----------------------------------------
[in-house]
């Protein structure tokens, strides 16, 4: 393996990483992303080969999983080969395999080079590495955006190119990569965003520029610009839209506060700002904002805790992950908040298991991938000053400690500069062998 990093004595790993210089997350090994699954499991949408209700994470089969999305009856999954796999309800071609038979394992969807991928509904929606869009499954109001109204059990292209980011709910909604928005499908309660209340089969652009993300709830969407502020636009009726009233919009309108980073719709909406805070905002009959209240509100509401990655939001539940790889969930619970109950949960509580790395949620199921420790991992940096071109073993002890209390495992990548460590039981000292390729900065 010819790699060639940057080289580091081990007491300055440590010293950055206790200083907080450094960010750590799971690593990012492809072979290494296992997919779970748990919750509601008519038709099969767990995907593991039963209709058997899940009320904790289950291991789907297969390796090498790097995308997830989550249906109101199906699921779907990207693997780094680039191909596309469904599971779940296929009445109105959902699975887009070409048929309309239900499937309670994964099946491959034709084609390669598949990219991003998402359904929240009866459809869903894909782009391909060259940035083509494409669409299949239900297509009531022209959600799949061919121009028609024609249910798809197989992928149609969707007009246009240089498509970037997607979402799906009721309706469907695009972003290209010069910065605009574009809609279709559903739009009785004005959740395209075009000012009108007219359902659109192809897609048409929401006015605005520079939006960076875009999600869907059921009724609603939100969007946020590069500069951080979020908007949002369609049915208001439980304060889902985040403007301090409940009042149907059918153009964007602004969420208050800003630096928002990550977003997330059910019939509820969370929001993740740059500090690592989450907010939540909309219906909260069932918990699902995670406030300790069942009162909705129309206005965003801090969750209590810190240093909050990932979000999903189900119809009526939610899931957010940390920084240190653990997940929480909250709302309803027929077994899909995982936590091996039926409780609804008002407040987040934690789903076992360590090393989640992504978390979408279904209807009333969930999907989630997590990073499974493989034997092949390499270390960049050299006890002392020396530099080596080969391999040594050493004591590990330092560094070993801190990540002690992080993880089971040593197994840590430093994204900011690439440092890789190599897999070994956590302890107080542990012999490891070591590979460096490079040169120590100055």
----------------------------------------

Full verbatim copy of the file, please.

[in-house]
């Protein structure tokens, strides 16, 4: 393996990483992303080969999983080969395999080079590495955006190119990569965003520029610009839209506060700002904002805790992950908040298991991938000053400690500069062998 990093004595790993210089997350090994699954499991949408209700994470089969999305009856999954796999309800071609038979394992969807991928509904929606869009499954109001109204059990292209980011709910909604928005499908309660209340089969652009993300709830969407502020636009009726009233919009309108980073719709909406805070905002009959209240509100509401990655939001539940790889969930619970109950949960509580790395949620199921420790991992940096071109073993002890209390495992990548460590039981000292390729900065 010819790699060639940057080289580091081990007491300055440590010293950055206790200083907080450094960010750590799971690593990012492809072979290494296992997919779970748990919750509601008519038709099969767990995907593991039963209709058997899940009320904790289950291991789907297969390796090498790097995308997830989550249906109101199906699921779907990207693997780094680039191909596309469904599971779940296929009445109105959902699975887009070409048929309309239900499937309670994964099946491959034709084609390669598949990219991003998402359904929240009866459809869903894909782009391909060259940035083509494409669409299949239900297509009531022209959600799949061919121009028609024609249910798809197989992928149609969707007009246009240089498509970037997607979402799906009721309706469907695009972003290209010069910065605009574009809609279709559903739009009785004005959740395209075009000012009108007219359902659109192809897609048409929401006015605005520079939006960076875009999600869907059921009724609603939100969007946020590069500069951080979020908007949002369609049915208001439980304060889902985040403007301090409940009042149907059918153009964007602004969420208050800003630096928002990550977003997330059910019939509820969370929001993740740059500090690592989450907010939540909309219906909260069932918990699902995670406030300790069942009162909705129309206005965003801090969750209590810190240093909050990932979000999903189900119809009526939610899931957010940390920084240190653990997940929480909250709302309803027929077994899909995982936590091996039926409780609804008002407040987040934690789903076992360590090393989640992504978390979408279904209807009333969930999907989630997590990073499974493989034997092949390499270390960049050299006890002392020396530099080596080969391999040594050493004591590990330092560094070993801190990540002690992080993880089971040593197994840590430093994204900011690439440092890789190599897999070994956590302890107080542990012999490891070591590979460096490079040169120590100055």